Monday, December 17, 2007

Newer antidepressants in pregnancy

There has been lots of research on the use of selective serotonin reuptake inhibitors (SSRIs) in pregnancy but much less is known about more recently-introduced anti-depressants such as venlafaxine, mirtazapine, mianserin and reboxetine. A study of 732 women in Sweden who used the new drugs in pregnancy looked at the kinds of people who took them and their effects on their pregnancies and babies. The study found that the women who used the new antidepressants were older, were more likely to have been having their first child, were heavier smokers, were heavier and were more likely to be native Swedes. They were more likely to have premature births and their children were more likely to suffer from symptoms such as breathing difficulties, poor health, hypoglycemia and convulsions.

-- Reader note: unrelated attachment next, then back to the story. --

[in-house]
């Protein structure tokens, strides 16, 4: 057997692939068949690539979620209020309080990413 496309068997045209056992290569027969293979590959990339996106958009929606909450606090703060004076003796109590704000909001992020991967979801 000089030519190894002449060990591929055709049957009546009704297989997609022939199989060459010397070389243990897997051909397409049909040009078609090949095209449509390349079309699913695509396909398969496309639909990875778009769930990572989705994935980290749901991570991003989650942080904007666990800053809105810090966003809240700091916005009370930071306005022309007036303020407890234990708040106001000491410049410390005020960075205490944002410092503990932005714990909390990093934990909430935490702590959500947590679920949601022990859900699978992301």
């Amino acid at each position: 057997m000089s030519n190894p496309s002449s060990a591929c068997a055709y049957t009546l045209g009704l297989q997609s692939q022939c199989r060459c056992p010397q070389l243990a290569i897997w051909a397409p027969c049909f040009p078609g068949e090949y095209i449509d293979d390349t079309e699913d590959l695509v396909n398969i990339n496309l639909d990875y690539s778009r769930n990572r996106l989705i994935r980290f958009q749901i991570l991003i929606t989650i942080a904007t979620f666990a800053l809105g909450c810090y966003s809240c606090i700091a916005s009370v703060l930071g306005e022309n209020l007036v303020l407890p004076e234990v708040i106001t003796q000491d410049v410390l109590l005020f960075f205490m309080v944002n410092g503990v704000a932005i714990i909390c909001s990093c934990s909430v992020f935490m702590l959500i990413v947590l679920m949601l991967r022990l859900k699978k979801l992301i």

Lennestal, Roland and Kallen, Bengt - Delivery outcome in relation to maternal use of some recently introduced antidepressants Journal of Clinical Psychopharmacology December 2007, 27(6), 607-613

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